Toleration Sermon Illustrations

Toleration Sermon Illustrations

When we speak of the necessity of the great beliefs, we do not mean a flat uniformity as to matters in Christian doctrine about which men may differ. When Charles V was trying to bring the world to a uniformity of belief, and employing the thumbscrew and the rack to that end, he was one day experimenting with three clocks in his retreat at Yuste. Unable to make the three clocks keep exactly the same time, he gave it up in disgust, exclaiming, "Here I was trying to make a whole world believe exactly alike, and I can't even make three clocks keep the same time."

Carlyle wrote of John Knox: "Tolerance has to tolerate the unessential and see well what that is. Tolerance has to be noble, measured, just in its very wrath, when it can tolerate no longer. But on the whole, we are not here altogether to tolerate! We are here to resist, to control and vanquish withal. We do not tolerate Falsehoods, Thieveries, Iniquities, when they fasten upon us; we say to them, Thou art false, thou art not tolerable!"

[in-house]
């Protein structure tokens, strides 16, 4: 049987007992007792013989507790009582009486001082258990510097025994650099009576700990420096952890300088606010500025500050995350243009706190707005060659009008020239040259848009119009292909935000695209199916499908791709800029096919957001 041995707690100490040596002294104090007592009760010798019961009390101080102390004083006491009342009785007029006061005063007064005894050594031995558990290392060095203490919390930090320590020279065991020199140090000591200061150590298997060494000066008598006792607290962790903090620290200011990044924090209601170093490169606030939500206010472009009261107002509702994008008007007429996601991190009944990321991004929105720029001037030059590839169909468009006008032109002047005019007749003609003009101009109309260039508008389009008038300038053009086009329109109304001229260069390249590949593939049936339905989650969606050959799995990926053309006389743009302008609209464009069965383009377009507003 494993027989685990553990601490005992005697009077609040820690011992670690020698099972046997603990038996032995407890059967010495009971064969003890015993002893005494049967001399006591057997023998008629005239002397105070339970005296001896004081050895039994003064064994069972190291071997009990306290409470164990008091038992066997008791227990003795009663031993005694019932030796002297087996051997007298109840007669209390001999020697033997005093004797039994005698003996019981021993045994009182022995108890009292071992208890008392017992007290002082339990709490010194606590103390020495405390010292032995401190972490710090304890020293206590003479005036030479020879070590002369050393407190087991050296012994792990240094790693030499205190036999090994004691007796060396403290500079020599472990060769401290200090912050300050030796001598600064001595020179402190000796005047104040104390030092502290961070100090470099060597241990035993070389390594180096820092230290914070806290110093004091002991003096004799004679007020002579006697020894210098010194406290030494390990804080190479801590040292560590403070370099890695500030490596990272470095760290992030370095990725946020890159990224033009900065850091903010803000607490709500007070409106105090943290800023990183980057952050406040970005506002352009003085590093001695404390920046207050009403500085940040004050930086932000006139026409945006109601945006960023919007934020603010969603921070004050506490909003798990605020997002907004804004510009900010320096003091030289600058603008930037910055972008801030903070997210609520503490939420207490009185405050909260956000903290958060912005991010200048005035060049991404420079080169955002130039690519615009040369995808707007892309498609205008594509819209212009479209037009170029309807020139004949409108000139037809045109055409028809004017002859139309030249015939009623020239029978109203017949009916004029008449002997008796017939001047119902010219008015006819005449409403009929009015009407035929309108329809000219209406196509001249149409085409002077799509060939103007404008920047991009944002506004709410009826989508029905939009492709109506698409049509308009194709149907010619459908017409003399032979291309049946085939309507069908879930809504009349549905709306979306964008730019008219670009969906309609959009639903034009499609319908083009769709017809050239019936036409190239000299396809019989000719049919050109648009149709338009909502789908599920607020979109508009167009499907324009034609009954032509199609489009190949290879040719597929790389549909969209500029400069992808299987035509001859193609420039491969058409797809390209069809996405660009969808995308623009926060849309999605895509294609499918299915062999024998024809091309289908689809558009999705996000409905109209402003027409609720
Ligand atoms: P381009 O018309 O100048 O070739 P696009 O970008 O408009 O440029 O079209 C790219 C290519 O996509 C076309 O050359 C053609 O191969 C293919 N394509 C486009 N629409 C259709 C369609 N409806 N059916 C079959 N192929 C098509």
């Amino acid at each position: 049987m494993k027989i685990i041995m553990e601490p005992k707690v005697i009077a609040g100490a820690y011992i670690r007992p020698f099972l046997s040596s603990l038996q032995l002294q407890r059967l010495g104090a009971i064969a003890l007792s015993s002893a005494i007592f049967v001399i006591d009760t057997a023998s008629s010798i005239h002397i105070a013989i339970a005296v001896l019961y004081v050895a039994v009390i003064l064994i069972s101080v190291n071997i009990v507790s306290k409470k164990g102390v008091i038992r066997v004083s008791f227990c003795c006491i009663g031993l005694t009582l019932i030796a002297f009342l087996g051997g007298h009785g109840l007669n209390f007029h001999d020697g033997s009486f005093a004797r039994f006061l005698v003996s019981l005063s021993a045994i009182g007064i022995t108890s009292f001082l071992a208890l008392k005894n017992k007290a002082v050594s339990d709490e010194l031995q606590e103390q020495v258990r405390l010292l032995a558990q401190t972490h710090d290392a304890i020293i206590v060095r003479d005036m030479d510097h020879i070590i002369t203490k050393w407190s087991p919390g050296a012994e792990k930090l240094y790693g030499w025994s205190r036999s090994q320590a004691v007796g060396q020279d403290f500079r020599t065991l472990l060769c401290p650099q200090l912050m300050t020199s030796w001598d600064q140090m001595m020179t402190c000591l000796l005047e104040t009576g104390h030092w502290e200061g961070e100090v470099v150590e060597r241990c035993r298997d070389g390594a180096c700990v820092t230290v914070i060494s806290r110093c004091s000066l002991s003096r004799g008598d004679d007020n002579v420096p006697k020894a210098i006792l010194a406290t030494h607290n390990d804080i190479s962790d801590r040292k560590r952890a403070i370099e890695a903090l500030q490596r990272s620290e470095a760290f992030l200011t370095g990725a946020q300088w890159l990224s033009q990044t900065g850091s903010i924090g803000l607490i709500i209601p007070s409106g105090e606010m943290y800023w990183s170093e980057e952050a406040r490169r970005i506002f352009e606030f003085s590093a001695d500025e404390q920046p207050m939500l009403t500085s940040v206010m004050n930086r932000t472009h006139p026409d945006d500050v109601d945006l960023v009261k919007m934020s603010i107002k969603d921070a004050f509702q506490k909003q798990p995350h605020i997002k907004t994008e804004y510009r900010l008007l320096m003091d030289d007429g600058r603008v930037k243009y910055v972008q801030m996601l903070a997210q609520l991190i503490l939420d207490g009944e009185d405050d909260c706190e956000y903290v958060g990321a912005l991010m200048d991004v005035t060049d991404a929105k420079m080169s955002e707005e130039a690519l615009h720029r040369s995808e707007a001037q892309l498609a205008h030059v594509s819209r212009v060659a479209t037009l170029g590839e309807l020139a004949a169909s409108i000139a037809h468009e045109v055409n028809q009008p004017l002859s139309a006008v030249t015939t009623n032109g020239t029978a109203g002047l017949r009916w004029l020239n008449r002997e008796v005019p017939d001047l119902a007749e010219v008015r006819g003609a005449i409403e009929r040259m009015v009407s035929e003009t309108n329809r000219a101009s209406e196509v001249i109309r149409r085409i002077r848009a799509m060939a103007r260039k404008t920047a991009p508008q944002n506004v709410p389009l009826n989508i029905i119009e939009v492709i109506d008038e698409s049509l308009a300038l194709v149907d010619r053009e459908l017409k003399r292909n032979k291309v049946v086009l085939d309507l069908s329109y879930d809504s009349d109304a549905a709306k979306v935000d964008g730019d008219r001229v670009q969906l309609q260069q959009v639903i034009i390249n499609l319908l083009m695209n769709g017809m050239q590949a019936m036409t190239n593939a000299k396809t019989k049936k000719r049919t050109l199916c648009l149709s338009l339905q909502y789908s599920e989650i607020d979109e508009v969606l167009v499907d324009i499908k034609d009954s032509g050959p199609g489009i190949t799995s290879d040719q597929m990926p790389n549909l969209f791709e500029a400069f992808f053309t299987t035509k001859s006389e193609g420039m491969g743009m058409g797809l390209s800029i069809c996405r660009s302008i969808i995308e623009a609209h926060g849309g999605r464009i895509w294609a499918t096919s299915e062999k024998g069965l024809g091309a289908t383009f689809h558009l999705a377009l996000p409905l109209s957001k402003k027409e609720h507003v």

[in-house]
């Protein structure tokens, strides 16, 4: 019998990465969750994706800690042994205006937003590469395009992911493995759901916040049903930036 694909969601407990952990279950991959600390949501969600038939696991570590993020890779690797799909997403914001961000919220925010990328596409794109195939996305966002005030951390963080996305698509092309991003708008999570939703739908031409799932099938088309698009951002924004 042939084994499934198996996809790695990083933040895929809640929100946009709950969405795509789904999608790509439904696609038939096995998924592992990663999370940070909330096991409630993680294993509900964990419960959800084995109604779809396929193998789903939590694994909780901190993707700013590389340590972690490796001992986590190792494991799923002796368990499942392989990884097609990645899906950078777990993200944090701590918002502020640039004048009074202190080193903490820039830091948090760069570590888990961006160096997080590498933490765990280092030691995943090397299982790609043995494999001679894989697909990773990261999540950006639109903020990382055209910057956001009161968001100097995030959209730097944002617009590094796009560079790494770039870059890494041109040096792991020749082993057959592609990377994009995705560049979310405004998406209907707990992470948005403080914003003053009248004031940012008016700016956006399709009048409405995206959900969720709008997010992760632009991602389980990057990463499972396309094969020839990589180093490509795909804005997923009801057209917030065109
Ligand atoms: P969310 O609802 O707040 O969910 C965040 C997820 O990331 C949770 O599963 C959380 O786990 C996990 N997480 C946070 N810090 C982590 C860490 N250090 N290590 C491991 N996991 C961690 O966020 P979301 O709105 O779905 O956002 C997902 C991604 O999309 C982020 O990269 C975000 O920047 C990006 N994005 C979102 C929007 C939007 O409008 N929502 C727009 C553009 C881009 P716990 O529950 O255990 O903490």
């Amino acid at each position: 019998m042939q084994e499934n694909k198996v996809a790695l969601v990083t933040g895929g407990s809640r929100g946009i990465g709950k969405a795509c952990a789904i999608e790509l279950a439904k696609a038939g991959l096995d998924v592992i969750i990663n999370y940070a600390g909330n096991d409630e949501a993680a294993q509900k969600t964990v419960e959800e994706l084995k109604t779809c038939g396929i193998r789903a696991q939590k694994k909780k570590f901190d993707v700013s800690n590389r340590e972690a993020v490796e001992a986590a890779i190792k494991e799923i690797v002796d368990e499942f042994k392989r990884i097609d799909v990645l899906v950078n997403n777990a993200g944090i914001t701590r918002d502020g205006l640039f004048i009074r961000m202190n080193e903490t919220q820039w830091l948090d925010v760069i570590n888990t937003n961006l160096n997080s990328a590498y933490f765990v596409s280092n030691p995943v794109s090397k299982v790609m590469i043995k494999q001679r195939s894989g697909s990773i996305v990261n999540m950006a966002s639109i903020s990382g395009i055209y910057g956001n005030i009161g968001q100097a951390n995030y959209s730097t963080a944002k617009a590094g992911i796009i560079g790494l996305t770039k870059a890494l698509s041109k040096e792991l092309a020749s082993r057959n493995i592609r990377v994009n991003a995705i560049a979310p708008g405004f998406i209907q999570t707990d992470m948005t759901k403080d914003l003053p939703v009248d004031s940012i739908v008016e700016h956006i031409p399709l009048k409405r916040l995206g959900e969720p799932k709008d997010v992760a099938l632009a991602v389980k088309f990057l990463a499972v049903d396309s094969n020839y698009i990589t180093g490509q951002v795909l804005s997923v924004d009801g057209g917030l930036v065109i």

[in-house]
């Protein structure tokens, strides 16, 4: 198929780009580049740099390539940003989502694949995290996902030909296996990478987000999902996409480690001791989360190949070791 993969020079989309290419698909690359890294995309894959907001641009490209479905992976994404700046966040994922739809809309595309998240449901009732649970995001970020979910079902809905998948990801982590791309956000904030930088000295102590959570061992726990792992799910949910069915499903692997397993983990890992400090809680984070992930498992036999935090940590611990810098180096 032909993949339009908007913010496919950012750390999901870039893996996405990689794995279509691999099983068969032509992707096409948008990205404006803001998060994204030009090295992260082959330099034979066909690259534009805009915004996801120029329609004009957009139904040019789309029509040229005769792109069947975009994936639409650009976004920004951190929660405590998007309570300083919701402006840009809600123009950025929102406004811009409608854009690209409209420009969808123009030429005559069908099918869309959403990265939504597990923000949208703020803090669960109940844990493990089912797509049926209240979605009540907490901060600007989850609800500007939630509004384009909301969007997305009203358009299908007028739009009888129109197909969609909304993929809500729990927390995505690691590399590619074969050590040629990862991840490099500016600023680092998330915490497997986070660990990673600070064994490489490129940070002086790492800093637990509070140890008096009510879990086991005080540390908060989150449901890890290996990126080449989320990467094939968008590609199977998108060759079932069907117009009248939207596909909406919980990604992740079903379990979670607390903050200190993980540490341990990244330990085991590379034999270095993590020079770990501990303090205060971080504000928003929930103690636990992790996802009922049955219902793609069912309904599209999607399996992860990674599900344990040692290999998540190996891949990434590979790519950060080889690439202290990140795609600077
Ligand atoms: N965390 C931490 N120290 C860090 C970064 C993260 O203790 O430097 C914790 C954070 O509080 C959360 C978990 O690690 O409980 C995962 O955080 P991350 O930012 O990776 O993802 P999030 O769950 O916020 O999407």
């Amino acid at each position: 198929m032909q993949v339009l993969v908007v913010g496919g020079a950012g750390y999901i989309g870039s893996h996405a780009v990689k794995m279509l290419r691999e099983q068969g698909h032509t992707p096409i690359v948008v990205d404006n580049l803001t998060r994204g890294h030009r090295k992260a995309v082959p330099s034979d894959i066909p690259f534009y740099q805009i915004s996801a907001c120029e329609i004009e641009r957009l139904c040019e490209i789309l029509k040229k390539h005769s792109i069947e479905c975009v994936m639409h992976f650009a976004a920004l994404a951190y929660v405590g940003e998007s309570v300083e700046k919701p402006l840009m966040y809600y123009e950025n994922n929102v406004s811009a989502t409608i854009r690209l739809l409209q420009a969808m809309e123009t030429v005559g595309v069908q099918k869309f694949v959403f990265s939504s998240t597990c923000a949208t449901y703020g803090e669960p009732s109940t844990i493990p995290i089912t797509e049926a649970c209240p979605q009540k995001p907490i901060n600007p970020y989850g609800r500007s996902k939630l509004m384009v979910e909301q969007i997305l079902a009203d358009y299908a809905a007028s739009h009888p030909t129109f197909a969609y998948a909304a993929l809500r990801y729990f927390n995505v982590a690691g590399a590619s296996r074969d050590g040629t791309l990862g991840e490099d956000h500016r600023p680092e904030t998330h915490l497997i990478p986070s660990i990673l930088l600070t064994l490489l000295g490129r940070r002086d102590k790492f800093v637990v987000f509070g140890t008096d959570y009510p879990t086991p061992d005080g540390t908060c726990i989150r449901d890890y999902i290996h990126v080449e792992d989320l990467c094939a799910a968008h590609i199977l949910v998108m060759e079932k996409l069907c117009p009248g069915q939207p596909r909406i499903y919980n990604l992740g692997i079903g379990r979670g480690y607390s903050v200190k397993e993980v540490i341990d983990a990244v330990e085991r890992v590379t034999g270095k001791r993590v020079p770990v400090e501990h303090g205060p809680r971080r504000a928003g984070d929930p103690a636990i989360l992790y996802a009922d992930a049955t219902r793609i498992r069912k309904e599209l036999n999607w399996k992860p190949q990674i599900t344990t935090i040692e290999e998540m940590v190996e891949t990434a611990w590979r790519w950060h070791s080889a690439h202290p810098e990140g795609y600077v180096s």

One Saturday evening a visitor appeared at Pastor Rutherford's door. Being welcomed as a guest, he took his place with the rest of the family at family worship that evening and was catechized in his turn. Rutherford asked him, "How many Commandments are there?" His reply was, "Eleven." Rutherford corrected him, but his guest maintained his position, quoting for authority the words of Christ, "A new commandment I give unto you, That ye love one another" (John 13:34).

Early Sabbath morning Rutherford arose, as was his custom, and went out for meditation to a near-by thicket. Arrived there, he was surprised to hear the voice of prayer in behalf of the souls that day to assemble for worship. Rutherford was now beginning to suspect that he was entertaining angels unawares, and soon his guest made known his identity. He was none other than the celebrated Archbishop Usher. They had sweet converse together, and at the morning service the Archbishop entered the Covenanter pastor's pulpit and preached on "The New Commandment."

Wesley once said: "I have no more right to object to a man holding a different opinion from mine, than I have to differ from a man because he wears a wig and I wear my own hair. But if he takes his wig off, and shakes the powder in my eyes, I shall consider it my duty to get rid of him as soon as possible."

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